Learning to claim Wikipedia: Feminist pedagogy and praxis

This reflection on teaching with Wikipedia in the classroom as a feminist praxis is co-written by Dr. Ariella Rotramel and Wiki Education’s Cassidy Villeneuve. Dr. Rotramel is the Vandana Shiva Assistant Professor of Gender and Women’s Studies at Connecticut College. She has reflected on her experience in our Classroom Program before, found here. Feminist pedagogy continues … Continued

Three surprising things I learned about Wikipedia

Dr. Bradley Zopf is an Assistant Professor of Sociology at Carthage College. He recently participated as a Wikipedia Fellows in our pilot program as a member of the American Sociological Association. In this reflective piece, he discusses three things he’s taken away from the experience. As an Assistant Professor of Sociology, Wikipedia has usually been near the … Continued

A people person becomes a Wikipedian

Dr. Sine Anahita is Associate Professor of Sociology at the University of Alaska Fairbanks. She participated in our recent Wikipedia Fellows pilot program as a member of the American Sociological Association. In this post, she reflects on what she has taken away from the experience. You know how some persons are cat people, and some persons are … Continued

How access to academic sources empowers already prolific Wikipedia editors

Gary Greenbaum, also known as User:Wehwalt on Wikipedia, is a Visiting Scholar at George Mason University. Through the Visiting Scholars program, Gary gets access to George Mason University’s academic sources and databases, expanding the reach of those collections and improving his own abilities to create and maintain Wikipedia articles. Here, Gary shares an example of how … Continued

Academics improve Wikipedia: a powerful opportunity for public sociology

Dr. Michael Ramirez is Associate Professor of Sociology at Texas A&M University-Corpus Christi. He participated in our Wikipedia Fellows pilot this spring as a member of the American Sociological Association, one of the three associations that collaborated with us in this pilot. Here, Dr. Ramirez reflects on the opportunities that Wikipedia presents for public sociology. I have a confession to make. I … Continued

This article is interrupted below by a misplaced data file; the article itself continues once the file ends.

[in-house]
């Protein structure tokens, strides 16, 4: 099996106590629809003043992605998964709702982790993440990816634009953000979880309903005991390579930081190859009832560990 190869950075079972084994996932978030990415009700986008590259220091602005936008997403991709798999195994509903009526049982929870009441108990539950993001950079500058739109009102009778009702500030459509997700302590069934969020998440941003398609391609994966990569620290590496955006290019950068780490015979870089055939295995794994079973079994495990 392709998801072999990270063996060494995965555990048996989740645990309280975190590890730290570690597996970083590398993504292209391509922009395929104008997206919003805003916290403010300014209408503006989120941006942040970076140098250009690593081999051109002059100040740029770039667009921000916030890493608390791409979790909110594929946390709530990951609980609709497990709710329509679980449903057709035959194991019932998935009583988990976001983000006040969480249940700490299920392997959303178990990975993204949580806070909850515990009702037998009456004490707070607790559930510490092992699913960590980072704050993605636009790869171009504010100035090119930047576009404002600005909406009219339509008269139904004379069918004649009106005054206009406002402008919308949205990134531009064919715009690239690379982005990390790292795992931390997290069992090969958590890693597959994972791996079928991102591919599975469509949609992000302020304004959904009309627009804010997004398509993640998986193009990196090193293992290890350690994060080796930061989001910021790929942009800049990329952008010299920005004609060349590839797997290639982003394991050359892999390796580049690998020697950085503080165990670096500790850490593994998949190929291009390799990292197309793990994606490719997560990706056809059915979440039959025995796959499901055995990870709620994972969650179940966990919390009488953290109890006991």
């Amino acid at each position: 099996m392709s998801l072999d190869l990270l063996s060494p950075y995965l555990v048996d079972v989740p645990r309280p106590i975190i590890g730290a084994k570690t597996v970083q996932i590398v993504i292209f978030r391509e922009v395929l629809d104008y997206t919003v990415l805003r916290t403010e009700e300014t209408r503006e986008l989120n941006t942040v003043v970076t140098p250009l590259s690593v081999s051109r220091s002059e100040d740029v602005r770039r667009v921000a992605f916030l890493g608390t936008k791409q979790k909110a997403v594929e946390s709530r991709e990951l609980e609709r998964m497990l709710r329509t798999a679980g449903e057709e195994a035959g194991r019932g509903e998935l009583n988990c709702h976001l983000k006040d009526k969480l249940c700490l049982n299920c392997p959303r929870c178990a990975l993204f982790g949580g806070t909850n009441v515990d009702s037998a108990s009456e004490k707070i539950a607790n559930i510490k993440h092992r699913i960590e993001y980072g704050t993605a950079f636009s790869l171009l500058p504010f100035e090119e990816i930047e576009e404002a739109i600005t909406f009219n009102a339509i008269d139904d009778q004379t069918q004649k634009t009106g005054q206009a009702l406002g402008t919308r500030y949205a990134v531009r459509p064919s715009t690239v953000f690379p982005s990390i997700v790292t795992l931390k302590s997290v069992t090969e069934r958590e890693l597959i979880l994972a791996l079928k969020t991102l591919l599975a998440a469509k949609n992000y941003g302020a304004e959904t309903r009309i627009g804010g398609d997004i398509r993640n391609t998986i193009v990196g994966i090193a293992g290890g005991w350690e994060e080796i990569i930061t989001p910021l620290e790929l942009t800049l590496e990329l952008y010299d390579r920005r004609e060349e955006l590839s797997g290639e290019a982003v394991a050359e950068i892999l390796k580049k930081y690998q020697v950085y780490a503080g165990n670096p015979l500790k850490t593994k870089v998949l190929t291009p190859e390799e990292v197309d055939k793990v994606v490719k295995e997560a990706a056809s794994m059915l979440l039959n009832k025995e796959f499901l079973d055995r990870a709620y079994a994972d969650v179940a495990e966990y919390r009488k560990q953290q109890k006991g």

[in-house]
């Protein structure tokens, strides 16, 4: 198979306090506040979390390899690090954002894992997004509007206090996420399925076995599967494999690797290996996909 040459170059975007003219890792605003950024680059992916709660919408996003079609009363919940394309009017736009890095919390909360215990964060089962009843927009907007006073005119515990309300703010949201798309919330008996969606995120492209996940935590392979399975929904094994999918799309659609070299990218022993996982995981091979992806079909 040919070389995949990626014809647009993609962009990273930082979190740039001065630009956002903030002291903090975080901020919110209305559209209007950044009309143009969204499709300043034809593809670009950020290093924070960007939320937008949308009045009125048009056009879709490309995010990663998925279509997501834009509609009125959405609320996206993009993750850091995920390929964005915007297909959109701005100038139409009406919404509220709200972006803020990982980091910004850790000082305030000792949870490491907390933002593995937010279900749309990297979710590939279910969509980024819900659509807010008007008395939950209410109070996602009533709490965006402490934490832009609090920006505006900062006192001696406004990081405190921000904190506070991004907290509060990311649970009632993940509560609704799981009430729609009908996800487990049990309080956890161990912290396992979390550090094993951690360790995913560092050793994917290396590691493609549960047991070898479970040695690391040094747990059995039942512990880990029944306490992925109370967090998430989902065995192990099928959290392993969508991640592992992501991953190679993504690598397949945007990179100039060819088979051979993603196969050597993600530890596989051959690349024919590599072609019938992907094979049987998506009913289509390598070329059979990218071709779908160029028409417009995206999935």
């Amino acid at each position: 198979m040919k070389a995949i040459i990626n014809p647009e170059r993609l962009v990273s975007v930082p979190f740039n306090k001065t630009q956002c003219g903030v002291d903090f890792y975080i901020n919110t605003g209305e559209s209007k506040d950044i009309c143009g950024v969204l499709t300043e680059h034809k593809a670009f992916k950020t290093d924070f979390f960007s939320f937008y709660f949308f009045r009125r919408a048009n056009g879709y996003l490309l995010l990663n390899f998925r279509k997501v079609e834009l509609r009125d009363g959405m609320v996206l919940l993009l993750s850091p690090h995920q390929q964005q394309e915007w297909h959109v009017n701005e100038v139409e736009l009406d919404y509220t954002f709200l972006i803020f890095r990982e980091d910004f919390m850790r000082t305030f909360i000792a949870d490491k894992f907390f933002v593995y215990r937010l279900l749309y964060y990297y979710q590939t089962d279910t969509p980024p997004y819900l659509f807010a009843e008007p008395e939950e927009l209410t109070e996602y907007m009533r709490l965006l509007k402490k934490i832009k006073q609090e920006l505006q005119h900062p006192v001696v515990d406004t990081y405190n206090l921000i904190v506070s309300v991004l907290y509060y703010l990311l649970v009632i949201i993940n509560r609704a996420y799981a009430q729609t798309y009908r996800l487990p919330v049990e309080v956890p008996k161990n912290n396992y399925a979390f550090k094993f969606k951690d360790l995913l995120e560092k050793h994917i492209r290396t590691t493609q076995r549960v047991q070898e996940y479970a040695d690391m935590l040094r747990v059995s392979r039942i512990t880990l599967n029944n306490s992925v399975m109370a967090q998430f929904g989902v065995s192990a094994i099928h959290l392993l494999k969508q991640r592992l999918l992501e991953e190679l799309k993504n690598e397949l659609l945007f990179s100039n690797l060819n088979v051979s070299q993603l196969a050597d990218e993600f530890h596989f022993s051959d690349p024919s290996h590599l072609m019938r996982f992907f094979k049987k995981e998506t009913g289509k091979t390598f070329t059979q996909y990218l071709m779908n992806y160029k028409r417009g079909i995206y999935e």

Putting it all together: details of a Wikipedia assignment

John Kleefeld taught with Wikipedia in Spring 2017 as associate professor at University of Saskatchewan’s College of Law. He has since joined the University of New Brunswick faculty as dean of law. This is a republication of his reflections about a Wikipedia assignment, originally published at the conclusion of his Spring 2017 course on the University of Saskatchewan’s … Continued

Contributing political science knowledge to our collective conscious

Dr. Royal G. Cravens, III is a Lecturer in the Department of Political Science at Bowling Green State University. He recently participated in our Wikipedia Fellows pilot, an opportunity for subject-matter experts to learn how to contribute to Wikipedia. Dr. Cravens is a member of the Midwest Political Science Association, one of the three associations that collaborated with … Continued

Writing for the lay public: medical students improve Wikipedia

Dr. Benjamin Wolozin is a Professor in the Department of Pharmacology and Neurology at the Boston University School of Medicine. In Fall 2017, he taught with Wikipedia in his course, Systems Pharmacology. Here, he shares what it was like incorporating a Wikipedia assignment into his curriculum for the first time. I am a professor of Pharmacology … Continued

Engaging media students in service learning through editing Wikipedia

Dr. Jessica Roberts is assistant professor of Journalism and Media Studies in the Department of Communication at Boise State University. Last semester, she incorporated a Wikipedia assignment into her Introduction to Media course. I have been using service learning in the journalism courses I teach at Boise State University for several years. Service learning is a … Continued